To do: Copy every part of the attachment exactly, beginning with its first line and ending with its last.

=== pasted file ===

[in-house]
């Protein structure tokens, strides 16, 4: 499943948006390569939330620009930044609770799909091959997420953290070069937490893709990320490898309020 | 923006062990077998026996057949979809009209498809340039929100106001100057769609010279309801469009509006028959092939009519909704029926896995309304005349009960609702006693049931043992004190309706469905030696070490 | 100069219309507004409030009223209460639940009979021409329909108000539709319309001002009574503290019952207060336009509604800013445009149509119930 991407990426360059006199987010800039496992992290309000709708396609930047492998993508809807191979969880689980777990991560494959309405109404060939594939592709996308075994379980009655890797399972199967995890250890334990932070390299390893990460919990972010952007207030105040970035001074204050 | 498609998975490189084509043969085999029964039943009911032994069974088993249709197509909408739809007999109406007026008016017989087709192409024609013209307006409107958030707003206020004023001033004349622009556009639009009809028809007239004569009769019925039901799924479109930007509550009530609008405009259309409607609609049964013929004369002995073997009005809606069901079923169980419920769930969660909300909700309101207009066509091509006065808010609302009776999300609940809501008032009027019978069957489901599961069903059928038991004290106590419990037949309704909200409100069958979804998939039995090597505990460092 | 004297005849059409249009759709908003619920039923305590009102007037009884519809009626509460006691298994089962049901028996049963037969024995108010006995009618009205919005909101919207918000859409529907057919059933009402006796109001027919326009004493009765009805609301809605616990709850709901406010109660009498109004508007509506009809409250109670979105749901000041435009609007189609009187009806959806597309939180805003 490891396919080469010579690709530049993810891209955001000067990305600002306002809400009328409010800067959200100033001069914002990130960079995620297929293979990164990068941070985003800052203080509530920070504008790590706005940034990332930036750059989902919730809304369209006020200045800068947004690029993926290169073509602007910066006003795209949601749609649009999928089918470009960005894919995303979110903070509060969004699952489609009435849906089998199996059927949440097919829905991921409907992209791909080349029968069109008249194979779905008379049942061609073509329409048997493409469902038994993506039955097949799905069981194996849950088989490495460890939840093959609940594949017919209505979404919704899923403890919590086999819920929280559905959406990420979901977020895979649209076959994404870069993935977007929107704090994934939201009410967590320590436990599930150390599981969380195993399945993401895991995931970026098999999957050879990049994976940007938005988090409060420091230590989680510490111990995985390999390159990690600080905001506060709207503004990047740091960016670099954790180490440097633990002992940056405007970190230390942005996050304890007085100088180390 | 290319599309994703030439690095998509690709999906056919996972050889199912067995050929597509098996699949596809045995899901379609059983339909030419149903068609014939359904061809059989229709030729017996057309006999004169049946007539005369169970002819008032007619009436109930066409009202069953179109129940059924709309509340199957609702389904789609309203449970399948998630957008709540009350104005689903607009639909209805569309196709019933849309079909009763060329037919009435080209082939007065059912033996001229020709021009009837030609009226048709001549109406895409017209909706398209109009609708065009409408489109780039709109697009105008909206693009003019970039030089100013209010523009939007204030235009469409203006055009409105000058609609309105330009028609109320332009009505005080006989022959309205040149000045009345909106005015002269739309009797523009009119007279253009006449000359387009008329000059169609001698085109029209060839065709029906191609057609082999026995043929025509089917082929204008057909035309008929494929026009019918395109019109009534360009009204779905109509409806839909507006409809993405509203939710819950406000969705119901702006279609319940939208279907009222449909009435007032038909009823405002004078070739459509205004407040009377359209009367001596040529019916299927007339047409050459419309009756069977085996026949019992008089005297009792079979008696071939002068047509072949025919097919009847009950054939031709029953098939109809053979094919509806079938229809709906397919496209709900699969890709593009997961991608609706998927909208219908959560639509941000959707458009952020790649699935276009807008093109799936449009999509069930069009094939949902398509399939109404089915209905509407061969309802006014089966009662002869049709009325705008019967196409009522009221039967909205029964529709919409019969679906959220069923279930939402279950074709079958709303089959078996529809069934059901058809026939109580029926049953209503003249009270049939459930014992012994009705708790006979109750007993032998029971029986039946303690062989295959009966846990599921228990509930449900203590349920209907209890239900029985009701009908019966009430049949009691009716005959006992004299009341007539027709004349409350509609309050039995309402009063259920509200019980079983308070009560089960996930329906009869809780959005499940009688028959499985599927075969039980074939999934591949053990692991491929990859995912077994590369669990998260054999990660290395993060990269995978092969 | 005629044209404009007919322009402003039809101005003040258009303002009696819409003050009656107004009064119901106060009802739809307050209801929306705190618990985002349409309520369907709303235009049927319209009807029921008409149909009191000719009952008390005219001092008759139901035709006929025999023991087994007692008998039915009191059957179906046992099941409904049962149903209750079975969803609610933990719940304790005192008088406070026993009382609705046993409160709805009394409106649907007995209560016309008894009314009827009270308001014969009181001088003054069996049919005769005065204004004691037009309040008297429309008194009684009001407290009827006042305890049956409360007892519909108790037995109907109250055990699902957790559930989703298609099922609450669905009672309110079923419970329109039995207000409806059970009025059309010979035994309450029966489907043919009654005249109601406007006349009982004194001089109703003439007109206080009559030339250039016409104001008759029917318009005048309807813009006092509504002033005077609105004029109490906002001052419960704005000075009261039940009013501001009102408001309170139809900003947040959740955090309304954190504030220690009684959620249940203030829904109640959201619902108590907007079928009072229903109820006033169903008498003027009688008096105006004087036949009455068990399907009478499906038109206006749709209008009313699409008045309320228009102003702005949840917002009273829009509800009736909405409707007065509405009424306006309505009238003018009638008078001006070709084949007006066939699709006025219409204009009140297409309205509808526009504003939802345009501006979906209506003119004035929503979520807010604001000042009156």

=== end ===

[in-house]
């Protein structure tokens, strides 16, 4: 499943948006390569939330620009930044609770799909091959997420953290070069937490893709990320490898309020 | 923006062990077998026996057949979809009209498809340039929100106001100057769609010279309801469009509006028959092939009519909704029926896995309304005349009960609702006693049931043992004190309706469905030696070490 | 100069219309507004409030009223209460639940009979021409329909108000539709319309001002009574503290019952207060336009509604800013445009149509119930 991407990426360059006199987010800039496992992290309000709708396609930047492998993508809807191979969880689980777990991560494959309405109404060939594939592709996308075994379980009655890797399972199967995890250890334990932070390299390893990460919990972010952007207030105040970035001074204050 | 498609998975490189084509043969085999029964039943009911032994069974088993249709197509909408739809007999109406007026008016017989087709192409024609013209307006409107958030707003206020004023001033004349622009556009639009009809028809007239004569009769019925039901799924479109930007509550009530609008405009259309409607609609049964013929004369002995073997009005809606069901079923169980419920769930969660909300909700309101207009066509091509006065808010609302009776999300609940809501008032009027019978069957489901599961069903059928038991004290106590419990037949309704909200409100069958979804998939039995090597505990460092 | 004297005849059409249009759709908003619920039923305590009102007037009884519809009626509460006691298994089962049901028996049963037969024995108010006995009618009205919005909101919207918000859409529907057919059933009402006796109001027919326009004493009765009805609301809605616990709850709901406010109660009498109004508007509506009809409250109670979105749901000041435009609007189609009187009806959806597309939180805003 490891396919080469010579690709530049993810891209955001000067990305600002306002809400009328409010800067959200100033001069914002990130960079995620297929293979990164990068941070985003800052203080509530920070504008790590706005940034990332930036750059989902919730809304369209006020200045800068947004690029993926290169073509602007910066006003795209949601749609649009999928089918470009960005894919995303979110903070509060969004699952489609009435849906089998199996059927949440097919829905991921409907992209791909080349029968069109008249194979779905008379049942061609073509329409048997493409469902038994993506039955097949799905069981194996849950088989490495460890939840093959609940594949017919209505979404919704899923403890919590086999819920929280559905959406990420979901977020895979649209076959994404870069993935977007929107704090994934939201009410967590320590436990599930150390599981969380195993399945993401895991995931970026098999999957050879990049994976940007938005988090409060420091230590989680510490111990995985390999390159990690600080905001506060709207503004990047740091960016670099954790180490440097633990002992940056405007970190230390942005996050304890007085100088180390 | 290319599309994703030439690095998509690709999906056919996972050889199912067995050929597509098996699949596809045995899901379609059983339909030419149903068609014939359904061809059989229709030729017996057309006999004169049946007539005369169970002819008032007619009436109930066409009202069953179109129940059924709309509340199957609702389904789609309203449970399948998630957008709540009350104005689903607009639909209805569309196709019933849309079909009763060329037919009435080209082939007065059912033996001229020709021009009837030609009226048709001549109406895409017209909706398209109009609708065009409408489109780039709109697009105008909206693009003019970039030089100013209010523009939007204030235009469409203006055009409105000058609609309105330009028609109320332009009505005080006989022959309205040149000045009345909106005015002269739309009797523009009119007279253009006449000359387009008329000059169609001698085109029209060839065709029906191609057609082999026995043929025509089917082929204008057909035309008929494929026009019918395109019109009534360009009204779905109509409806839909507006409809993405509203939710819950406000969705119901702006279609319940939208279907009222449909009435007032038909009823405002004078070739459509205004407040009377359209009367001596040529019916299927007339047409050459419309009756069977085996026949019992008089005297009792079979008696071939002068047509072949025919097919009847009950054939031709029953098939109809053979094919509806079938229809709906397919496209709900699969890709593009997961991608609706998927909208219908959560639509941000959707458009952020790649699935276009807008093109799936449009999509069930069009094939949902398509399939109404089915209905509407061969309802006014089966009662002869049709009325705008019967196409009522009221039967909205029964529709919409019969679906959220069923279930939402279950074709079958709303089959078996529809069934059901058809026939109580029926049953209503003249009270049939459930014992012994009705708790006979109750007993032998029971029986039946303690062989295959009966846990599921228990509930449900203590349920209907209890239900029985009701009908019966009430049949009691009716005959006992004299009341007539027709004349409350509609309050039995309402009063259920509200019980079983308070009560089960996930329906009869809780959005499940009688028959499985599927075969039980074939999934591949053990692991491929990859995912077994590369669990998260054999990660290395993060990269995978092969 | 005629044209404009007919322009402003039809101005003040258009303002009696819409003050009656107004009064119901106060009802739809307050209801929306705190618990985002349409309520369907709303235009049927319209009807029921008409149909009191000719009952008390005219001092008759139901035709006929025999023991087994007692008998039915009191059957179906046992099941409904049962149903209750079975969803609610933990719940304790005192008088406070026993009382609705046993409160709805009394409106649907007995209560016309008894009314009827009270308001014969009181001088003054069996049919005769005065204004004691037009309040008297429309008194009684009001407290009827006042305890049956409360007892519909108790037995109907109250055990699902957790559930989703298609099922609450669905009672309110079923419970329109039995207000409806059970009025059309010979035994309450029966489907043919009654005249109601406007006349009982004194001089109703003439007109206080009559030339250039016409104001008759029917318009005048309807813009006092509504002033005077609105004029109490906002001052419960704005000075009261039940009013501001009102408001309170139809900003947040959740955090309304954190504030220690009684959620249940203030829904109640959201619902108590907007079928009072229903109820006033169903008498003027009688008096105006004087036949009455068990399907009478499906038109206006749709209008009313699409008045309320228009102003702005949840917002009273829009509800009736909405409707007065509405009424306006309505009238003018009638008078001006070709084949007006066939699709006025219409204009009140297409309205509808526009504003939802345009501006979906209506003119004035929503979520807010604001000042009156």